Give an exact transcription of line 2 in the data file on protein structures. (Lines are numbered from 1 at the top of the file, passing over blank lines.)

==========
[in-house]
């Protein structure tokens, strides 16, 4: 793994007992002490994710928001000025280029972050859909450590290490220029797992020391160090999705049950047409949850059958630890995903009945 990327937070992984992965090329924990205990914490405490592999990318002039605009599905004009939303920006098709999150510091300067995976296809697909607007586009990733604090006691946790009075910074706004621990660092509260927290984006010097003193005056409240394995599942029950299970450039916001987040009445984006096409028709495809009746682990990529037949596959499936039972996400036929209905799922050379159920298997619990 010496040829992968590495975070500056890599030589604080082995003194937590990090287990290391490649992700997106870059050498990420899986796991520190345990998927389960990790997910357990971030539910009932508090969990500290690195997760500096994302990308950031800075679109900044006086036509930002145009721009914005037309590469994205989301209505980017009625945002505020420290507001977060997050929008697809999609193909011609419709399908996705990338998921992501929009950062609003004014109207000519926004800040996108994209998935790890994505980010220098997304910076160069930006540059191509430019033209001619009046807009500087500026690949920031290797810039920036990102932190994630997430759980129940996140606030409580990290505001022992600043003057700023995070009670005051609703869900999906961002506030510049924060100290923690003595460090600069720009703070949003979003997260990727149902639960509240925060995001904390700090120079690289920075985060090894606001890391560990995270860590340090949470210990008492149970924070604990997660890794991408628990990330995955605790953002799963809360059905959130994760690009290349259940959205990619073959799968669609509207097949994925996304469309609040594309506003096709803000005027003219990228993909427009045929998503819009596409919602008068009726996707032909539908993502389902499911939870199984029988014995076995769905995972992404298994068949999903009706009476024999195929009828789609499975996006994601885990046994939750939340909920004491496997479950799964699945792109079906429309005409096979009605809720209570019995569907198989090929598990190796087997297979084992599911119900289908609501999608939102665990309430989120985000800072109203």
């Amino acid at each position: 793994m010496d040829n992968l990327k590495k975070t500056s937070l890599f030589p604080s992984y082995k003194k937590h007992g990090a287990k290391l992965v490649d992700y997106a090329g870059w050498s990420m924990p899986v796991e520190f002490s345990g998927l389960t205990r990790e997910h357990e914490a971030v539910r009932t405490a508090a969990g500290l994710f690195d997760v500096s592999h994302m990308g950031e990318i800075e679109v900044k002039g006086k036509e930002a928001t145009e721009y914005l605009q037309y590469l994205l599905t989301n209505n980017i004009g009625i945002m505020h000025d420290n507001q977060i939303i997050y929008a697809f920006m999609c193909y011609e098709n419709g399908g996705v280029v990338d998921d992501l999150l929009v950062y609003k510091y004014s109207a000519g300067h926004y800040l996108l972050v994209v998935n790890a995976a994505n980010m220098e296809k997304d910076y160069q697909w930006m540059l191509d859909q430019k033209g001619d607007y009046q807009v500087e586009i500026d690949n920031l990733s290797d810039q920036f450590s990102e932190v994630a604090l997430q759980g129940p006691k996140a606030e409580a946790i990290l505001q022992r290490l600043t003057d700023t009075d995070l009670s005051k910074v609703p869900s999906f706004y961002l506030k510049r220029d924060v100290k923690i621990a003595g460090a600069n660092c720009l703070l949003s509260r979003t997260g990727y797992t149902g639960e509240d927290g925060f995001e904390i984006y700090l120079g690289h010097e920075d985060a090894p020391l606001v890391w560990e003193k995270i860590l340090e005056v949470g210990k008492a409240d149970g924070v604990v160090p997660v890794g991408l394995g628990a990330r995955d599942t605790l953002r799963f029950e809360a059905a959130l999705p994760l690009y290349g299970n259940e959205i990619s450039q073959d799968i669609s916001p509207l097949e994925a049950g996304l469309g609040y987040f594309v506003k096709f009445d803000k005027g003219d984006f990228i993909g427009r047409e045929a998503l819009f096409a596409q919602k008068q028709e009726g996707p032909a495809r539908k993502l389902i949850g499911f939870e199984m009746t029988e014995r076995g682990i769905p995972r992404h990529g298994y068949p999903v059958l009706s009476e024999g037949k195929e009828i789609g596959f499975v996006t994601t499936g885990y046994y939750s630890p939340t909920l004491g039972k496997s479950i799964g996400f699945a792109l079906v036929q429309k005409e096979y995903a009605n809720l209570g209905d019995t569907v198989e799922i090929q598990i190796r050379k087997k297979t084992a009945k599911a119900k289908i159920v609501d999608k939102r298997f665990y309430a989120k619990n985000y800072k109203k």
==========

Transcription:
């Protein structure tokens, strides 16, 4: 793994007992002490994710928001000025280029972050859909450590290490220029797992020391160090999705049950047409949850059958630890995903009945 990327937070992984992965090329924990205990914490405490592999990318002039605009599905004009939303920006098709999150510091300067995976296809697909607007586009990733604090006691946790009075910074706004621990660092509260927290984006010097003193005056409240394995599942029950299970450039916001987040009445984006096409028709495809009746682990990529037949596959499936039972996400036929209905799922050379159920298997619990 010496040829992968590495975070500056890599030589604080082995003194937590990090287990290391490649992700997106870059050498990420899986796991520190345990998927389960990790997910357990971030539910009932508090969990500290690195997760500096994302990308950031800075679109900044006086036509930002145009721009914005037309590469994205989301209505980017009625945002505020420290507001977060997050929008697809999609193909011609419709399908996705990338998921992501929009950062609003004014109207000519926004800040996108994209998935790890994505980010220098997304910076160069930006540059191509430019033209001619009046807009500087500026690949920031290797810039920036990102932190994630997430759980129940996140606030409580990290505001022992600043003057700023995070009670005051609703869900999906961002506030510049924060100290923690003595460090600069720009703070949003979003997260990727149902639960509240925060995001904390700090120079690289920075985060090894606001890391560990995270860590340090949470210990008492149970924070604990997660890794991408628990990330995955605790953002799963809360059905959130994760690009290349259940959205990619073959799968669609509207097949994925996304469309609040594309506003096709803000005027003219990228993909427009045929998503819009596409919602008068009726996707032909539908993502389902499911939870199984029988014995076995769905995972992404298994068949999903009706009476024999195929009828789609499975996006994601885990046994939750939340909920004491496997479950799964699945792109079906429309005409096979009605809720209570019995569907198989090929598990190796087997297979084992599911119900289908609501999608939102665990309430989120985000800072109203």